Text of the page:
Andrew R. Cobb


Andrew R. Cobb

Andrew Randall Cobb, ARCA, FRIBA (13 June, 1876- 2 June, 1943) was a Canadian architect based in Nova Scotia.

In his day, Cobb was one of the most renowned architects in Atlantic Canada. He is one of the first "élèves" of the École des Beaux Arts to practice architecture in the region and his homes and buildings are famous for their exterior aesthetic appeal, comfortable interiors, well-crafted details and built-in furniture.

Andrew Cobb was born in Brooklyn, New York, son of an American father and a Canadian mother. He was 14 when his father died, and he moved to his mother's home province of Nova Scotia, settling in Greenwich, Kings County. He completed his schooling in nearby Horton School and later attended Acadia University. He won a scholarship to the School of Architecture at the Massachusetts Institute of Technology where he earned BSc and MSc degrees (1904).

He worked in Cleveland, Ohio for the next few years, contributing to the design of, among other projects, the Cuyahoga County Court House. He spent 1907-1909 in Paris where he attended the École des Beaux Arts. During his vactions, he "toured the Continent", spending time in Italy, France and England studying architecture.

Returning to Halifax from Paris he entered into a partnership with Sydney-born architect Sydney P. Dumaresq. The partnership was dissolved in 1912 by which time both men had established sufficient reputations to strike out on their own.

He worked mainly in Nova Scotia and was busy until his life ended tragically at the age of 68. He and three others were killed instantly when the city bus on which they were travelling was struck by a car.

Major works

* The plan and many of the buildings for Dalhousie University's Studley Campus and the University of King's College campus (1913-1928).

* Acadia University, Wolfville, Nova Scotia, including:

**, built in 1913, is particularly interesting for the variety of building stones used. In 1967 Emmerson Hall was converted to classrooms and offices for the School of Education. It is a registered Heritage Property.

**Horton House, designed by Cobb in the Georgian style, and built by James Reid of Yarmouth, Nova Scotia was opened in 1915 as Horton Academy. Today, Horton House is a co-educational residence.

* Neptune Theatre, Halifax, built in 1915 it was originally known as the Strand Theatre and is reputed to be the first vaudeville house designed and built specifically as a theatre.

* Greenvale School, Dartmouth, Nova Scotia, built in 1915 after a fire had destroyed the previous school in 1914. Built by Rhodes and Curry of Amherst, Nova Scotia, it was used as an infirmary and a sanctuary for the homeless after the Halifax Explosion. Dozens of trees were planted surrounding the building and they are now protected as heritage trees. Greenvale School has a list of firsts, including the first kindergarten class in Canada. It was Dartmouth's first high school in 1934.

* First Baptist Church of Dartmouth, Nova Scotia, built in 1922, (replacing the original church, which was built in 1843 and destroyed in the 1917 explosion). The stones used are rubble stone and the walls are 30-inches thick, which enabled the building to withstand the concussions of another explosion (at the military magazine) in July 1945 without damage.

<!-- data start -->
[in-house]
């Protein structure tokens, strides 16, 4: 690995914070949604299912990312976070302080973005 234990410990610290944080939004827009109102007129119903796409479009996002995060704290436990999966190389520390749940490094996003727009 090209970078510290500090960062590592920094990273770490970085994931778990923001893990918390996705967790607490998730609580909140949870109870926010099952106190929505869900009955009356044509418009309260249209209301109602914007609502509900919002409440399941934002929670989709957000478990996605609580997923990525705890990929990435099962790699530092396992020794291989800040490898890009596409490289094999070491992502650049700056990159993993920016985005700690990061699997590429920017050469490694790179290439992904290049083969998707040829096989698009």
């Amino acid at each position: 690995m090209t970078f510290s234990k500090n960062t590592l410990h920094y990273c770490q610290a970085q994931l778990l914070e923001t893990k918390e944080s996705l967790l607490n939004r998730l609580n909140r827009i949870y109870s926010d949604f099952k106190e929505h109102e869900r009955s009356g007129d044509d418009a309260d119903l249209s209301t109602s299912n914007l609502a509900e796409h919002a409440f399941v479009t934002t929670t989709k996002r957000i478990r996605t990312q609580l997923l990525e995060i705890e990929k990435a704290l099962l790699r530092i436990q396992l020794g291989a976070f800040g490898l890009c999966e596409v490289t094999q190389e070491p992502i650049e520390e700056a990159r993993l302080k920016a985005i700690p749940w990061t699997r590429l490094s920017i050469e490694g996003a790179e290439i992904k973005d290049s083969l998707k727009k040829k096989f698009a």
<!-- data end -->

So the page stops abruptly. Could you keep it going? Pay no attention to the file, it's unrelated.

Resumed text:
* 710 Prince Street, Truro, Nova Scotia, built 1924. This is an example of a well-designed and well-crafted Tudor Revival House.

* Corner Brook, Newfoundland - the largest commission of his career, he designed the residential houses for the Newfoundland Pulp and Paper Company, which was constructing what was, up to that time, the largest project ever undertaken in the history of paper making. Many of the structures were inspired by the Arts and Crafts Movement. Townsite, as the development was known, contained over 175 houses and was laid out by Thomas Adams.

** The Glynmill Inn, designed in 1923. Constructed by the English firm of Armstrong-Whitworth Co., is certainly the town's best-known building. Designed as a staff residence for Armstrong-Whitworth supervising employees. Cobb designed the Tudor-style house and in his honor the street leading to it was named Cobb Lane. A spot was reserved for the inn on the outskirts of Corner Brook between the town and the mill. Glynmill Inn is the finest building of its type in Western Newfoundland, and one of the best examples of a Tudor-inspired building in the province. The original Tudor Style half-timbering is still in place. The interior design was influenced by the Craftsman Style and remains relatively intact with few alterations.

Other contributions

* First president of the Nova Scotia Association of Architects (1932).
* Founding member and twice president of the Nova Scotia Museum of Fine Arts (later the Art Gallery of Nova Scotia)
* Fellow, Royal Institute of British Architects.
* Associate, Royal Canadian Academy of Arts (1942).

References

* [http://www.heritagefoundation.ca/docs/townsite.pdf Architecture and Planning of the Townsite Development Corner Brook 1923-5]
* Weir, Jean B., "Rich in Interest and Charm: The Architecture of Andrew Randall Cobb 1876-1943", Art Gallery of Nova Scotia, 1990


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